These principles generally pleased Indian opinion, and indeed, in 1949, the first university commission of free India made very similar recommendations. However, the Hunter commission's ‘conscience clause’ was resisted by missionaries. They were formally prepared to concede it when the institution was the only one of its kind in the locality, but the author of the clause, Dr William Miller, a leading missionary in south India, informed the viceroy that he did not wish the government to act on his recommendation. In England too there was considerable resistance to the ‘baneful idea’ that the highest form of education was compatible with the entire absence of religious culture. As a result, matters were left as they were, despite the fact that the viceroy considered the decision judicious, but mistaken.

In 1884 Hunter gave evidence in London before a House of Commons committee on Indian railways; in the same year he was made a CSI. In 1886 he was a member of the commission on finance, and also in that year served as vice-chancellor of the University of Calcutta. He finally retired from the Indian Civil Service in 1887, at the early age of forty-seven, and was promoted KCSI. He devoted the remainder of his life to working up the materials he had accumulated for an authoritative history of India. He moved from Edinburgh, where he had previously spent his time in Britain, to Oxford, where he eventually built himself a house on the slopes of Wytham Woods. He became a regular contributor to The Times, writing weekly articles on Indian affairs. He also arranged for the publication of the Rulers of India series by the Clarendon Press, initiating the series himself with a memoir of the administration of Lord Dalhousie (1890); this was followed by a biography of Lord Mayo, a précis of his full-length study of 1875. In Bombay, 1885 to 1890 (1892) he examined in detail the administration of Bombay presidency under the governorship of Lord Reay. He had hoped to write a life of Sir Bartle Frere, but instead wrote a biography of the veteran orientalist Brian Houghton Hodgson (1800–1894). His other publications included, in a lighter vein, The Old Missionary (1895) and The Thackerays in India (1897), and a bibliography of books about India which he contributed to James Samuelson's India Past and Present (1890).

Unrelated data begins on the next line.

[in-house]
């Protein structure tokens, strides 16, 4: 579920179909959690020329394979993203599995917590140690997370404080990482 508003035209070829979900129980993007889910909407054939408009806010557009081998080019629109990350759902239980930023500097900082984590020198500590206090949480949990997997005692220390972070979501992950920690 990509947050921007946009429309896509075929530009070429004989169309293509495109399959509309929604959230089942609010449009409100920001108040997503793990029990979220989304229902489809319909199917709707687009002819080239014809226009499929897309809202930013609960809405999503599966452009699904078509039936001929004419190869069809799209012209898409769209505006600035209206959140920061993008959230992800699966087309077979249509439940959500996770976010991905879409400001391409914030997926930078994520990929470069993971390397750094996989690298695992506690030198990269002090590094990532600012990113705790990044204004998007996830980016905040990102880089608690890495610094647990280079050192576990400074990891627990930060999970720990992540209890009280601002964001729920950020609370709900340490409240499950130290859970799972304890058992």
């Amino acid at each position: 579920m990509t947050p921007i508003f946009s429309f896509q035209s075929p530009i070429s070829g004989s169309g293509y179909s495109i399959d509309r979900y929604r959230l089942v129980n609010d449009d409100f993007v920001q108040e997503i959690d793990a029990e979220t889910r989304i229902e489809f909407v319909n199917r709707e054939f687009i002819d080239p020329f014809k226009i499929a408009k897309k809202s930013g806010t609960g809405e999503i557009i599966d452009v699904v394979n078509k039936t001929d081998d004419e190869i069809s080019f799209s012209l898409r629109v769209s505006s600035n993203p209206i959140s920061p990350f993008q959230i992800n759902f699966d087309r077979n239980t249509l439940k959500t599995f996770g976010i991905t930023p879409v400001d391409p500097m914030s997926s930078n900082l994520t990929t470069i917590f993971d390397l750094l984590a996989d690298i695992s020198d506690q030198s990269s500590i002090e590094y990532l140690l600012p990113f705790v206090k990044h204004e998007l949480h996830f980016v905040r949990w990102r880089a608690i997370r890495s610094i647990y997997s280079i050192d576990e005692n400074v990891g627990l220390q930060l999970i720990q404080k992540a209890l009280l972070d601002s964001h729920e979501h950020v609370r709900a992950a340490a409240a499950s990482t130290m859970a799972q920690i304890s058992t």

Despite all this literary activity, Hunter still hoped to execute the projected history of India he had planned during his early years of service at Birbhum. Bengal Ms. Records, three volumes of records which he had calendared at that time, were published in 1894 with a dissertation on the permanent settlement of the revenue. He also compiled a catalogue of 380 historical manuscripts in the India Office Library. But he reluctantly came to realize that he could not cover the entire field of Indian history, and confined himself to tracing the period of British rule. Even this limited design, as sketched out by Hunter, would have taken five volumes; only two were completed.

In the winter of 1898–9 Hunter undertook the long rail journey across Europe to Baku on the Caspian Sea, where one of his sons was ill. On his return he fell victim to influenza and died at his home, Oaken Holt, at Cumnor, near Oxford, on 7 February 1900. He was buried in the churchyard at Cumnor, Berkshire. He was survived by his wife, who edited a volume of his essays published under the title The India of the Queen (1903).

J. S. Cotton, rev. S. Gopal

Sources  

F. H. Skrine, Life of Sir William Wilson Hunter (1901) · S. Gopal, The viceroyalty of Lord Ripon, 1880–1884 (1953) · S. Gopal, British policy in India, 1858–1905 (1965) · DNB

Likenesses  

Barraud, photograph, pubd 1893, NPG [see illus.] · W. H. Thornycroft, bronze bust, 1900, Indian Institute, Oxford

Wealth at death  

£34,298 0s. 8d.: probate, 24 April 1900, CGPLA Eng. & Wales